"Raging, white from marble sand waters of Aksu aroar rush along the bottom of the gorge, and no one dares to wade them through... Canyon walls, especially where they are the most steeped, are often smooth polished with water, form the columns and niches at the bottom and rounded holes indented by water."
The great tree of Turkistan
I would add on my behalf, that the trees on Canyon's steep slopes amaze virtually even more than the canyon itself. Here relic juniper grows, it was passed on to us from the bygone geological ages.
Central Asian juniper have been known in the Central Asia as a tree-like breed of juniper since ancient times. This tree is meaningful for local history and culture. With this region's scarce forest resources this tree has been used long since as a valuable construction and ornamental material.
A lot of stuff that Turkistan craftsmen cut out from its valuable wood! Amazingly beautiful and meticulous carved doors of Kokand and Samarkand palaces (just remember Vereshchagin’s "Doors of Tamerlane"), graceful and unique pillars (a unique piece of work each!) of mosques in Khiva and Bukhara, lattices of windows of rich houses, safe chests - "steppe safes" of nomads. Additionally, all those little things as well: fragrant fine hair picks, which gazelle-eyed beauties of harems used to brush their infinite hair with, ascetic fine stands, where the most pious mullahs used to set the precious Quran at when reading, the panels with carved scenes from the life of unknown gods…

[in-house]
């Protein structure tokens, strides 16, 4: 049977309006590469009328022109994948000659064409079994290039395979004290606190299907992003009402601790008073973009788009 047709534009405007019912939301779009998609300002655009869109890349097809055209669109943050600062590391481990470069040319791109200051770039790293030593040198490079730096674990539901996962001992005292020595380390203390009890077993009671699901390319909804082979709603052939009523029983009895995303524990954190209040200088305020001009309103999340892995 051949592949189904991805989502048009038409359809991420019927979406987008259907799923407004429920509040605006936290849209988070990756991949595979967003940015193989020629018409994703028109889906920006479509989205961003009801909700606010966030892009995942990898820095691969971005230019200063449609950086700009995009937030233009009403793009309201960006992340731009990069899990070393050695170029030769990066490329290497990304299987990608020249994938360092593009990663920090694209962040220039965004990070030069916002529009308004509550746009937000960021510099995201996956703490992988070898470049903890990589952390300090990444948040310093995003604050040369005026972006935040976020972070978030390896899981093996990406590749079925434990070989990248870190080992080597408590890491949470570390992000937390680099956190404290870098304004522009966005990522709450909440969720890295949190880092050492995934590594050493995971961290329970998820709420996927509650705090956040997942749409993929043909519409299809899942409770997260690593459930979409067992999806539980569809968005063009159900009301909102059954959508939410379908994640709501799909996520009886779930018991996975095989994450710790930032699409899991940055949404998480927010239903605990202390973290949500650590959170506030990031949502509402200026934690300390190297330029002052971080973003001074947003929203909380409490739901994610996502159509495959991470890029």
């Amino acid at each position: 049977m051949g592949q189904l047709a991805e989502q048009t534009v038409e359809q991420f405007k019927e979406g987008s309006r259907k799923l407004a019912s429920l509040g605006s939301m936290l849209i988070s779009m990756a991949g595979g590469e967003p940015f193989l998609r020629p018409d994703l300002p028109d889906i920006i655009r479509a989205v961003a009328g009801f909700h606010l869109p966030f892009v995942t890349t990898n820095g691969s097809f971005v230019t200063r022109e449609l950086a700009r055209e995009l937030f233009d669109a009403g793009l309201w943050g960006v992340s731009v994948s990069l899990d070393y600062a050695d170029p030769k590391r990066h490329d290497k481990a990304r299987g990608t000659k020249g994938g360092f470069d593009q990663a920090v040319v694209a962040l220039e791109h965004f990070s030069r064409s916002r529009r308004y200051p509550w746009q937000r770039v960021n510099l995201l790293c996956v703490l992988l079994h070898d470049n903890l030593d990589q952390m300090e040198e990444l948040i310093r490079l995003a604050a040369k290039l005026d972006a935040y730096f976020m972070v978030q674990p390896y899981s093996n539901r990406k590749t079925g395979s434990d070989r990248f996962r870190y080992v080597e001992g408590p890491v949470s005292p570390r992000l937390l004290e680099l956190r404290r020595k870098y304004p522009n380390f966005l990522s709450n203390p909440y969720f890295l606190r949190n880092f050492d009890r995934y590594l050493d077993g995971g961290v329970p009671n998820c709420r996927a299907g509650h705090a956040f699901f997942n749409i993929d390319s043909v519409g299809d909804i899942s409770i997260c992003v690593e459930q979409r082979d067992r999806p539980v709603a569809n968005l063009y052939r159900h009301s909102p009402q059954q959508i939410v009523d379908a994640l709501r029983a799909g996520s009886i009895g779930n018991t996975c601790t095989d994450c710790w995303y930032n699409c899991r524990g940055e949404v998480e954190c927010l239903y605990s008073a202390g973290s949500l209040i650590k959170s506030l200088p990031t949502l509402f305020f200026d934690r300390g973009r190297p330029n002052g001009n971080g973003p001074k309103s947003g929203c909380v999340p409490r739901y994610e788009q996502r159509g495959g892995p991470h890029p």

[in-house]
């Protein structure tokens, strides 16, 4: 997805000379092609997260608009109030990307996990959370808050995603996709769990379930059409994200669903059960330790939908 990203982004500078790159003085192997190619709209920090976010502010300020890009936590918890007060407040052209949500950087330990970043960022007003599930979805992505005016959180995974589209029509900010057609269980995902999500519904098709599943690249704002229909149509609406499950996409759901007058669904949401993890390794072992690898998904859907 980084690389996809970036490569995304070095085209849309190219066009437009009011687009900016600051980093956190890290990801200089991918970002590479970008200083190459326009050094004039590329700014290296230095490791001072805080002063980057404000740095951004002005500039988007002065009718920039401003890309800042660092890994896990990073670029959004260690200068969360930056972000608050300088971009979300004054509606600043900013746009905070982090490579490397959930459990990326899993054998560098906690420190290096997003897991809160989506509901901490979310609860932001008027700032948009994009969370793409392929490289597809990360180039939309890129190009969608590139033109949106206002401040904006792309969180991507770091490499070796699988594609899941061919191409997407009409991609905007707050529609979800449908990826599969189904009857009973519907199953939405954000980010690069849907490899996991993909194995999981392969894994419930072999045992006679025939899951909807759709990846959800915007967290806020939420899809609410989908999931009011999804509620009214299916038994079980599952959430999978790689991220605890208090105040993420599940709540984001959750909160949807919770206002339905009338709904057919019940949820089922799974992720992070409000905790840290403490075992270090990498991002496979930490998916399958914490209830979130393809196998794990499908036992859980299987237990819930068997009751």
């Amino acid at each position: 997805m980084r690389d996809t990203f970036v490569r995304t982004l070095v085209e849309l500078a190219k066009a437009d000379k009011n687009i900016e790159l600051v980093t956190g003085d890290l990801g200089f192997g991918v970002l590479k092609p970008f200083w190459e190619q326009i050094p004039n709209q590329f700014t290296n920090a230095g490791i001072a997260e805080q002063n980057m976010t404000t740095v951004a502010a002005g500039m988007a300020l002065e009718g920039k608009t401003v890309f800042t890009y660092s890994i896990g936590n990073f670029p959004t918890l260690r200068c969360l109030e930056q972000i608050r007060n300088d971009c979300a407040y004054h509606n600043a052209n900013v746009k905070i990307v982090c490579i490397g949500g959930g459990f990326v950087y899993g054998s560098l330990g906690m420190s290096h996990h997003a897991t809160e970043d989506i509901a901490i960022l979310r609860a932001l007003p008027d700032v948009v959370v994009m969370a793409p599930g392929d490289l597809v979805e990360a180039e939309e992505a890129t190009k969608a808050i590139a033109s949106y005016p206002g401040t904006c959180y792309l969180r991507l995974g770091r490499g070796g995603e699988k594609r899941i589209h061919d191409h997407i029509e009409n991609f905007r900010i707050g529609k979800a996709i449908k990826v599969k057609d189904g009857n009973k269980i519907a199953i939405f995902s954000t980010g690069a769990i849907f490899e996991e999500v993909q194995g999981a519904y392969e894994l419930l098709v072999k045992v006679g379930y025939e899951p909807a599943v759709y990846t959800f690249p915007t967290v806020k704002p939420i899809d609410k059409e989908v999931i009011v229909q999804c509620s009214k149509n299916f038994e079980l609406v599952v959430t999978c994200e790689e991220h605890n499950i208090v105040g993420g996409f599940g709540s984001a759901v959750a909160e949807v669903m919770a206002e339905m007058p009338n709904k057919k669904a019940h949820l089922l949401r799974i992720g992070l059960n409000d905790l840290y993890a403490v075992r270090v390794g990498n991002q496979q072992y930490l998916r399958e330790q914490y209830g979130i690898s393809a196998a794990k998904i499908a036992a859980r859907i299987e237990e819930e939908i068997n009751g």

Trees growing in the countries located among the deserts were more valuable than water, and juniper, improved by a touch of an artist, was equated with gold! It is no coincidence that such woodwork had lived much longer than their masters, the masters' clay dwellings and inaccessible cities. And among other trophies that winning armies used to get from fresh ruins there were both doors and columns made of juniper.
In the cultural and historical value the juniper forests of Western Tien Shan Mountains can be compared with famous forests of Lebanese cedar, the tree that had left such deep trace in the early history of the civilizations of Mesopotamia, Eastern Mediterranean region, Egypt. Although, cedar forests of Lebanon, where the first literary hero of the Earth "Uruk" Gilgamesh was cutting trees, had become a thing of the past. While the juniper forests in Talasskiy Alatau have preserved until this point. Here they are - bristling their dark needles along ranges and gorges of local mountains.